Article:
FarmHouse offers non-traditional fraternity experience
November 28, 2011
FarmHouse has officially become Virginia Tech’s newest fraternity. The group received its charter Oct. 16, three years after forming as an interest group at the university.
Initially conceived as a professional fraternity for agriculture students, it is now a social fraternity open to men from all majors. The name FarmHouse, while reflecting the group’s origins, is also an acronym stating its core beliefs — faith, ambition, reverence, morality, honesty, obedience, unity, service, and excellence.
Fraternity President Chris Atkins of Berryville, Va., a junior majoring in agricultural science in the College of Agriculture and Life Sciences, said FarmHouse originally came to Virginia Tech at the behest of students looking for what they saw as a non-traditional fraternity experience.
“These students were looking for a fraternity that had very high standards and values and beliefs, but was also very different and unique,” he said.
Atkins, who is also vice president of the university’s Interfraternity Council, said some of those unique aspects include being a non-Greek letter, alcohol-free fraternity that has a spiritual focus.
The group also has different methods of having fun, including a creative method of attracting attention from sororities.
“Since we’re a dry house and we can’t have parties with them, something we do at Virginia Tech is we serenade the sororities,” he said. “They’re not going to come to us, so we go to them. We can’t sing at all, but they love it.”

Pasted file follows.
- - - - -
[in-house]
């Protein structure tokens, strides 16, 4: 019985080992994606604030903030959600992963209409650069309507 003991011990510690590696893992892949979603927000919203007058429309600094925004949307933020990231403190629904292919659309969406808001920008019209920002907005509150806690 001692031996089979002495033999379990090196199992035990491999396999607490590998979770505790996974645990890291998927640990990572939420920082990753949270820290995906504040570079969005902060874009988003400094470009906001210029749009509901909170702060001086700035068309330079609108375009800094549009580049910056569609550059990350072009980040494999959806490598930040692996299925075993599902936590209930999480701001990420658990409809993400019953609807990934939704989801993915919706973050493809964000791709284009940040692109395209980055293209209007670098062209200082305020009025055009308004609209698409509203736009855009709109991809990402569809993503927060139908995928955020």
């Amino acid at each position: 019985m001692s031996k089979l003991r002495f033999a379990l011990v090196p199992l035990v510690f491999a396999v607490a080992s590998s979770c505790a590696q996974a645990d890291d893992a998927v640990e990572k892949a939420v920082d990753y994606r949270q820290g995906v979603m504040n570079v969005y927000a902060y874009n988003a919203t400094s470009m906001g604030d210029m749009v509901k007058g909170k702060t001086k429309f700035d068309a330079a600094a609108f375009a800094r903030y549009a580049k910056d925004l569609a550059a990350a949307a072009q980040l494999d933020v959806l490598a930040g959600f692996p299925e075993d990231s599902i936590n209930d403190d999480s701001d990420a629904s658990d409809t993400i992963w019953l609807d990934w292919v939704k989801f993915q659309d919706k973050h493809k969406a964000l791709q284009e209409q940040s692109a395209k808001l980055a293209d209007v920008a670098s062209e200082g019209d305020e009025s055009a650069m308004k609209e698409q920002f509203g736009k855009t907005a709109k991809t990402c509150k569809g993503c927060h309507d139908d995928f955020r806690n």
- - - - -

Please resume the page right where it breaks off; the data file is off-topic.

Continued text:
FarmHouse does, however, have much in common with other fraternities when it comes to academic standards and community service.
“We always try to be in the top three in academics, and community involvement is a huge thing for us,” Atkins said. “We’ve done every single philanthropy event we possibly could. We do it so people will see we’re very passionate men who are striving for the best for our community.”
Those philanthropies include the International FarmHouse organization’s official philanthropic cause, the Leukemia and Lymphoma Society. Atkins said the group is still working on fundraising events for the Virginia Tech chapter, but they do plan on participating in the society’s Totally Baldacious campaign, which will end with all FarmHouse members shaving their heads to raise awareness of the disease.
He said they hope to bring a fundraising rodeo to campus like FarmHouse chapters have done at other schools.
FarmHouse recruits new members in the fall and spring semesters, but extends invitations to join on a year-round basis. Those interested should contact FarmHouse through the group’s website.
“Our founder said, ‘You can’t build men by tearing down boys,’ so our pledge process is all about personal development,” Atkins said. “In FarmHouse, you’ll be around some of the most successful people on campus and in the United States, and you can use those resources. We are very focused on making your life successful and showing how you can benefit from a fraternity.”
Written by Jennifer Gibson.